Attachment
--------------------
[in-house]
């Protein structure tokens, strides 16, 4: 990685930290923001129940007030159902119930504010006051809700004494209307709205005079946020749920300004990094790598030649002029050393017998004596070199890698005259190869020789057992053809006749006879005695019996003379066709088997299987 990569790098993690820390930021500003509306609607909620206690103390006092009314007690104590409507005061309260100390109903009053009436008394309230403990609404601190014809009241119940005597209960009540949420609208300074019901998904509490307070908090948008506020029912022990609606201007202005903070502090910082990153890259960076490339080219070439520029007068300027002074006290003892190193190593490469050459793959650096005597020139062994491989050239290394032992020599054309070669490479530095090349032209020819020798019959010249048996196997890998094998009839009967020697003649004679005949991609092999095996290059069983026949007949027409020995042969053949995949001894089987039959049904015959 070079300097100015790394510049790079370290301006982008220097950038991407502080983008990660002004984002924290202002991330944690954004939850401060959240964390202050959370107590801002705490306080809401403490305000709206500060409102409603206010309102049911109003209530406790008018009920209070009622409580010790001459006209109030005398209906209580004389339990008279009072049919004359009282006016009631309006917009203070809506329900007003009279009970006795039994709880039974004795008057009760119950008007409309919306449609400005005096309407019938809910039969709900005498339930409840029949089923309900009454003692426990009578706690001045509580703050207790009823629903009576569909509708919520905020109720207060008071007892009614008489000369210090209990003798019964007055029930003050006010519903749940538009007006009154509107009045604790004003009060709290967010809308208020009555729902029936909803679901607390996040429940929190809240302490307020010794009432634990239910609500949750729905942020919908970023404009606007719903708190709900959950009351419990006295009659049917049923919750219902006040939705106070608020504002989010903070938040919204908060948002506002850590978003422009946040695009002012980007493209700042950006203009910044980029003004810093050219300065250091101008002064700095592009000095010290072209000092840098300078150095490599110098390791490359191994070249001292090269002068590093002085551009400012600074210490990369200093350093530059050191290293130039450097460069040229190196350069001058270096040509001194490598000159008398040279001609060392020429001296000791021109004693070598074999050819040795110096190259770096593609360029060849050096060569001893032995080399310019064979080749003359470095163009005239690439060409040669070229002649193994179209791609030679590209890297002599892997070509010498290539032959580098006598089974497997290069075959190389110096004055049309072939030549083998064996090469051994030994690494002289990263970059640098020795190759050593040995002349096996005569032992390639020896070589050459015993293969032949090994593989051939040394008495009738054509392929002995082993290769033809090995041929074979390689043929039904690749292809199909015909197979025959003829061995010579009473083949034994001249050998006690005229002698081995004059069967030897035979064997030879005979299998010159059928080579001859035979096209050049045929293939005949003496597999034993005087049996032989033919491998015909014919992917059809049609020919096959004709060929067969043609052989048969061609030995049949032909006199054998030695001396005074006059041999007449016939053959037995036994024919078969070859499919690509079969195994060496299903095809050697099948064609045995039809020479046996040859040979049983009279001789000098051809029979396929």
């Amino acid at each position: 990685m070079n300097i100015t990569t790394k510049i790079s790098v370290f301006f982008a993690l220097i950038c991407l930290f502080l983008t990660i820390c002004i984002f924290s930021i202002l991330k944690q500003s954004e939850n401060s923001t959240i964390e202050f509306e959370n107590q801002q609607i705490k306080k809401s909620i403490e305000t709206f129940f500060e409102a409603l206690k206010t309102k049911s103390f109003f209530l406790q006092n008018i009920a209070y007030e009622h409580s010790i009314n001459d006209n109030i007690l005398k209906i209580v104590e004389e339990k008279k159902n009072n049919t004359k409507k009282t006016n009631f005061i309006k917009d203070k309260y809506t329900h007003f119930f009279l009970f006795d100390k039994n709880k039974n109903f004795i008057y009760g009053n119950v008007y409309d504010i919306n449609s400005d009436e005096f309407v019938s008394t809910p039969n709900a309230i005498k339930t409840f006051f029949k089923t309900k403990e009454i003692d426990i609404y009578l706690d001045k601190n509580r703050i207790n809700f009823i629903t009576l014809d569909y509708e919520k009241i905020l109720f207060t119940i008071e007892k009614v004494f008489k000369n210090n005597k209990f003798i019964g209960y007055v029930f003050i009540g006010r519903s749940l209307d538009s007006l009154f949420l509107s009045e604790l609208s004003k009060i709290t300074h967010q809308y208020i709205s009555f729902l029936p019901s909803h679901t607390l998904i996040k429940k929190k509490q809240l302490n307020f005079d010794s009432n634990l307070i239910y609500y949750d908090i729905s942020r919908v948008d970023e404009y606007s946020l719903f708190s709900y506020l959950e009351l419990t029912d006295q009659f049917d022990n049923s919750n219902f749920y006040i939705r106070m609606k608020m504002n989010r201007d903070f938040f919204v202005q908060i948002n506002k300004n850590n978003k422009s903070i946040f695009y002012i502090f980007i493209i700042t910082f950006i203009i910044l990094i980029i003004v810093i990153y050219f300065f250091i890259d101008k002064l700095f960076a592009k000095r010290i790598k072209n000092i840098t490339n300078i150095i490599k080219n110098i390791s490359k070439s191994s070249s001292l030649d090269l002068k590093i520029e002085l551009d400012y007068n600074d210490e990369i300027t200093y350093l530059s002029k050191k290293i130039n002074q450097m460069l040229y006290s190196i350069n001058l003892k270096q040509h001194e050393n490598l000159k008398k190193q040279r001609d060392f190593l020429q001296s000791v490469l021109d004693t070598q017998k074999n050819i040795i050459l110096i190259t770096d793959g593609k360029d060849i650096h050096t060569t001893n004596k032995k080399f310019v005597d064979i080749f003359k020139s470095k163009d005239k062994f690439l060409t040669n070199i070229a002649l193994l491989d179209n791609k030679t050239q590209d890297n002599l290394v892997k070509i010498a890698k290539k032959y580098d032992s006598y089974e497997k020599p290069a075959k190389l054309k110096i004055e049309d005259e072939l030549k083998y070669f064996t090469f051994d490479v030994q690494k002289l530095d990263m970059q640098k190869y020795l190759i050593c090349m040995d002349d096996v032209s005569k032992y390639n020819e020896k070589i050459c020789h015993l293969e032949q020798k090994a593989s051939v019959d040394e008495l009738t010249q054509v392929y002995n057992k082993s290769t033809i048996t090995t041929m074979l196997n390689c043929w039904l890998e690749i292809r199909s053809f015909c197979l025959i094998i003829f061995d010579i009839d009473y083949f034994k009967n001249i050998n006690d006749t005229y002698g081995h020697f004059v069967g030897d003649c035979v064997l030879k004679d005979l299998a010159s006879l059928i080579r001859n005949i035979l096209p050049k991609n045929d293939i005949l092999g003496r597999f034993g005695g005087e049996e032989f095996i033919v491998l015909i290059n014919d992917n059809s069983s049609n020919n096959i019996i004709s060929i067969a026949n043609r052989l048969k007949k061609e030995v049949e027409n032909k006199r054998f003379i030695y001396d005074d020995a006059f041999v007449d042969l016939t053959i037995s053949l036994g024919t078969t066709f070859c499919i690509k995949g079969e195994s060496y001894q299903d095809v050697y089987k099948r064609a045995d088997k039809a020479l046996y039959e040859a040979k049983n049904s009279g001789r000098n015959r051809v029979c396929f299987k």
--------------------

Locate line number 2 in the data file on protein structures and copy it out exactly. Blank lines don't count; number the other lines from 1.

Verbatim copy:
């Protein structure tokens, strides 16, 4: 990685930290923001129940007030159902119930504010006051809700004494209307709205005079946020749920300004990094790598030649002029050393017998004596070199890698005259190869020789057992053809006749006879005695019996003379066709088997299987 990569790098993690820390930021500003509306609607909620206690103390006092009314007690104590409507005061309260100390109903009053009436008394309230403990609404601190014809009241119940005597209960009540949420609208300074019901998904509490307070908090948008506020029912022990609606201007202005903070502090910082990153890259960076490339080219070439520029007068300027002074006290003892190193190593490469050459793959650096005597020139062994491989050239290394032992020599054309070669490479530095090349032209020819020798019959010249048996196997890998094998009839009967020697003649004679005949991609092999095996290059069983026949007949027409020995042969053949995949001894089987039959049904015959 070079300097100015790394510049790079370290301006982008220097950038991407502080983008990660002004984002924290202002991330944690954004939850401060959240964390202050959370107590801002705490306080809401403490305000709206500060409102409603206010309102049911109003209530406790008018009920209070009622409580010790001459006209109030005398209906209580004389339990008279009072049919004359009282006016009631309006917009203070809506329900007003009279009970006795039994709880039974004795008057009760119950008007409309919306449609400005005096309407019938809910039969709900005498339930409840029949089923309900009454003692426990009578706690001045509580703050207790009823629903009576569909509708919520905020109720207060008071007892009614008489000369210090209990003798019964007055029930003050006010519903749940538009007006009154509107009045604790004003009060709290967010809308208020009555729902029936909803679901607390996040429940929190809240302490307020010794009432634990239910609500949750729905942020919908970023404009606007719903708190709900959950009351419990006295009659049917049923919750219902006040939705106070608020504002989010903070938040919204908060948002506002850590978003422009946040695009002012980007493209700042950006203009910044980029003004810093050219300065250091101008002064700095592009000095010290072209000092840098300078150095490599110098390791490359191994070249001292090269002068590093002085551009400012600074210490990369200093350093530059050191290293130039450097460069040229190196350069001058270096040509001194490598000159008398040279001609060392020429001296000791021109004693070598074999050819040795110096190259770096593609360029060849050096060569001893032995080399310019064979080749003359470095163009005239690439060409040669070229002649193994179209791609030679590209890297002599892997070509010498290539032959580098006598089974497997290069075959190389110096004055049309072939030549083998064996090469051994030994690494002289990263970059640098020795190759050593040995002349096996005569032992390639020896070589050459015993293969032949090994593989051939040394008495009738054509392929002995082993290769033809090995041929074979390689043929039904690749292809199909015909197979025959003829061995010579009473083949034994001249050998006690005229002698081995004059069967030897035979064997030879005979299998010159059928080579001859035979096209050049045929293939005949003496597999034993005087049996032989033919491998015909014919992917059809049609020919096959004709060929067969043609052989048969061609030995049949032909006199054998030695001396005074006059041999007449016939053959037995036994024919078969070859499919690509079969195994060496299903095809050697099948064609045995039809020479046996040859040979049983009279001789000098051809029979396929």